John Meunier Wants to be a Methodist
No, not just a member of a United Methodist congregation, but a Methodist. He has been reading Scott Kisker, and after his discussion he notes:
I don’t want something more than they do. “More” is not the right word. I want something real. I want to be part of the movement that started in a fishing village in Galilee and was rekindled in a coal field in England. I want the assurance of the Holy Spirit. I want the power of grace working in me to restore the image of God and the mind that was in Christ. I want to be one of the people called Methodist.
As I tend toward zealotry in all things, holiness appeals to me, but what standard for holiness do you use? Is it the SDA standard where eating meat and using cosmetics are sins? Is it what “scriptural holiness” meant 200 years ago, 2000 years ago, in which sect? Is it like conservative churches where I get the impression that the 2 worst sins are abortion and homosexuality?
I would welcome the preaching of holiness if instead of the list of bad things we don’t do here, but those bad people over there do, holiness were preached in terms of motivation rather than the specific action. For any action, there are only 3 possibilities. It follows God. It’s pride. It’s idolatry. Of course, following God doesn’t mean everything one does is for others. God certainly wants us to do some things that help ourselves. Anything that doesn’t follow God is certainly sin according to the first commandment. So it’s simple to preach.
I’ve only heard this preached once, by a conservative preacher who was saying not to make one’s spouse into an idol. I’ve never heard it in a mainline church. Even the conservative preacher didn’t take this as far as it can go. Imagine looking at abortion not in legalistic terms of whether abortion is always murder, but when those attacking abortion are making an idol of the unborn child instead of following God. That wouldn’t bring unanimity to the issue, but it would make some people take a step back. Over many issues, maybe it would show people just how much our culture is awash in pride and idolatries, inside and outside the church, especially among those who say they follow God, but are never challenged on that point.
I get the feeling Meunier isn’t looking for anything this different from what John Wesley preached. Is he just being nostalgic?
I believe he is sincere when he writes, “I want something real,” but will he fill this yearning with something real or a fantasy, nostalgic or otherwise? Weren’t there mistakes is the past about what is sin? In the early church, chastity was seen as a virtue even inside marriage, as with St. Cecilia. Do you want to preach holiness that includes something like that?
Wesley’s Quadrilateral made sense at the time. At least Wesley could support the authority of the Bible with tradition, reason, and experience. Can a reasonable person do that today, when paleontology flatly contradicts Genesis and other scholarship shows how much Genesis took from other Mesopotamian myths? Who’s the real authority, the Bible or God? What’s the best way to engage that authority? It’s certainly good to look at things from multiple perspectives, but I don’t think the intervening time has been kind to Wesley’s way of saying all ways support the Bible. It’s only going to get worse in the future as the details of human evolution become even more concrete, as does the neurophysiology of sex. When it comes to a biological process that’s as constant and involuntary as breathing, what credibility will the church have in calling that sin? What credibility does Matthew 5: 27-28 have? Was that really Jesus? Doesn’t God know what’s beyond my control? Shouldn’t I follow Him in what I can control and not all these proud humans who pretended to know more than they did?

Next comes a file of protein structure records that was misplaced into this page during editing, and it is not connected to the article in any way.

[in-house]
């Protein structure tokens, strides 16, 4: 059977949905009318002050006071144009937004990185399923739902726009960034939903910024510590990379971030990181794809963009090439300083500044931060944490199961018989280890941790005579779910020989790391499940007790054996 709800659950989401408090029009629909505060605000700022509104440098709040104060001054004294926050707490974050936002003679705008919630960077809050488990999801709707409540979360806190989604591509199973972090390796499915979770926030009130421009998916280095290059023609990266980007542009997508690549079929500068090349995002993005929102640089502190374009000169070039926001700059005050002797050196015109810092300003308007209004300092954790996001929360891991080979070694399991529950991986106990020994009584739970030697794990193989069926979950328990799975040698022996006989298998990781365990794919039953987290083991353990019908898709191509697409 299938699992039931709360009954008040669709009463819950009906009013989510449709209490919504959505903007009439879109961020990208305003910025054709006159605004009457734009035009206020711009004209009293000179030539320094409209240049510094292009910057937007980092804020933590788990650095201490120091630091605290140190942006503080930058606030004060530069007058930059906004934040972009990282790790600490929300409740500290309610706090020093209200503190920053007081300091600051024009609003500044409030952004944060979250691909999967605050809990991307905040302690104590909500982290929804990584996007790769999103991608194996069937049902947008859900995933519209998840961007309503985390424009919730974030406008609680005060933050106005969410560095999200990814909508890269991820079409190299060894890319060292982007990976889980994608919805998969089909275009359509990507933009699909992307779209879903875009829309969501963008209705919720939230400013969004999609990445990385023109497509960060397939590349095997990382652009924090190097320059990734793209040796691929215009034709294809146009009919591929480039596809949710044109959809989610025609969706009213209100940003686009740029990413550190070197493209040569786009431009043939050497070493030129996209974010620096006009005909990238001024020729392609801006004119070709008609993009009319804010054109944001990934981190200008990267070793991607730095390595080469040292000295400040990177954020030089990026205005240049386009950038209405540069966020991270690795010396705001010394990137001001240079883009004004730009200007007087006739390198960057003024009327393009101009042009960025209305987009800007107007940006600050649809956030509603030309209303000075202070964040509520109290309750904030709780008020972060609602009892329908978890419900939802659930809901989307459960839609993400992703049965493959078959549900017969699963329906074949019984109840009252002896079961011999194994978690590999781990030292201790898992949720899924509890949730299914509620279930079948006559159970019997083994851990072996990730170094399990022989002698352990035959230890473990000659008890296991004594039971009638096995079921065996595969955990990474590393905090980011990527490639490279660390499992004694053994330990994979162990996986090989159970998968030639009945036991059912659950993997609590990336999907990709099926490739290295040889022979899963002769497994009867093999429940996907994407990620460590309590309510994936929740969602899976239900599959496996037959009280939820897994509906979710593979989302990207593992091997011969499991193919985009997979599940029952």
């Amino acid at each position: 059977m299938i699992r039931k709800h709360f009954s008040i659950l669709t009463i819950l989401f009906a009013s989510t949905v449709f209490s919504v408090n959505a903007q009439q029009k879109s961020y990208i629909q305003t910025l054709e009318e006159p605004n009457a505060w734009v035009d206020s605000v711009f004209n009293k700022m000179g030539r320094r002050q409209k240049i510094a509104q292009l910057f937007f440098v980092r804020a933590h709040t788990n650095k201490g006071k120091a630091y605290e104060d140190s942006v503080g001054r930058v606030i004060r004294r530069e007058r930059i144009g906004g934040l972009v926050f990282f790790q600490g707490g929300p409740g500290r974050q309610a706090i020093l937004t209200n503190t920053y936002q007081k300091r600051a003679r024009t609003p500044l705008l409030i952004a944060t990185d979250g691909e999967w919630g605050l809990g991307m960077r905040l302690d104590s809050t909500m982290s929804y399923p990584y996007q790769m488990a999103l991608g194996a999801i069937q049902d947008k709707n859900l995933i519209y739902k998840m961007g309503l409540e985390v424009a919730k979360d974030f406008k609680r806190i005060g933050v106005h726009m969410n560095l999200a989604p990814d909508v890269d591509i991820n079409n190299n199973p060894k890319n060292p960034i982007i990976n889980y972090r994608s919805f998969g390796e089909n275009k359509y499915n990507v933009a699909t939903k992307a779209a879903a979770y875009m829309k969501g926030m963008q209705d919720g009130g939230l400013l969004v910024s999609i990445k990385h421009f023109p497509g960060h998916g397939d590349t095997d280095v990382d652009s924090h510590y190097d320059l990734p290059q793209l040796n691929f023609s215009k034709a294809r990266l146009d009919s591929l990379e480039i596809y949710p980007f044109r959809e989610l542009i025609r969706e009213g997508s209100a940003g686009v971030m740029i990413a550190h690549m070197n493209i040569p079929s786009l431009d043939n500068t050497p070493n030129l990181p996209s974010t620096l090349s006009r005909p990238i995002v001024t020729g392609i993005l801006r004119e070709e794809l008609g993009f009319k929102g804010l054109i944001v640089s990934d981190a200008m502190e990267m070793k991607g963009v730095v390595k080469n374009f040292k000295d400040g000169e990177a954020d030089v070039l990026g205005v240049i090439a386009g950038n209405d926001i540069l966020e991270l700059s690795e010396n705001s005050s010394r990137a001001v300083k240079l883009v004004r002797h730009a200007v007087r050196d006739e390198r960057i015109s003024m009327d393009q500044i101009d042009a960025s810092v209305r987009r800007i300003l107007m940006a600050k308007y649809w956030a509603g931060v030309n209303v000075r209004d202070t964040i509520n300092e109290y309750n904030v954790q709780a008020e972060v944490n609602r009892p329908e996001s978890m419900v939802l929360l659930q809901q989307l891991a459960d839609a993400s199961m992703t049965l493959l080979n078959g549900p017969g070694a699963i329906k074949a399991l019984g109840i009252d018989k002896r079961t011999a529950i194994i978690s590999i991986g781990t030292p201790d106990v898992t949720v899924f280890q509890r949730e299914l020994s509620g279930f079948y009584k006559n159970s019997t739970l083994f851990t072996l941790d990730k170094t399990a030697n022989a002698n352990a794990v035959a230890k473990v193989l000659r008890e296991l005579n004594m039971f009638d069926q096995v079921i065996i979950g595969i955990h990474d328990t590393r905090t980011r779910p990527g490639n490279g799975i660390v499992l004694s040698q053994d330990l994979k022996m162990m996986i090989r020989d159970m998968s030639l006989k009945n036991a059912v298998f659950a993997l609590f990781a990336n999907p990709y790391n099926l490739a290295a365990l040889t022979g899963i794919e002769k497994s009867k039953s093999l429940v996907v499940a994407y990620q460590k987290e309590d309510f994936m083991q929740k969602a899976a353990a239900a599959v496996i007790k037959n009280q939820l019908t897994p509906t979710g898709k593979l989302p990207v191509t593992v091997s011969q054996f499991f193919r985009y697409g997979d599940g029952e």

I feel the assurance of the Spirit among God’s powers working in me. Am I delusional or is John Meunier looking in the wrong direction? One can argue, but I always feel best about speaking to God about such conflicts, which does not result in an argument from me. Why isn’t that enough for everyone? Holiness might have something to do with it. Isn’t it hard to reach God while clutching one’s pride and idolatries tightly? I’ve thought that. I’ve had to pray about giving up completely, giving up everything to get where I am with God today. I don’t think John Wesley is the last word on that. I think anyone who really wants what Meunier describes won’t find it in any idol, be that a holiness movement or even Wesley himself, only from God directly.
I sympathize with many of your comments, and yet it still seems to me that it’s worthwhile to look for something real. We need to put it in the context of our time and place, i.e. what would it mean to pursue holiness now? We need to consider what is eternal and what is not. But we need something deeper than we offer in mainline churches.
I can’t comment for John Meunier. He may be nostalgic or he may be looking for something more. I’m not one to seek the good old days. But there are also some things from the good old days that need to be imported into the present.
All I can say with some certainty is that what we have in the United Methodist Church at this point isn’t sustainable, and probably shouldn’t be. I’m not talking about liberal or conservative here. I’m more talking spiritually dead or alive. Neither liberals nor conservatives have the corner on either dead nor alive–nor do moderates. I think that’s beyond our ideologies, which can be idols.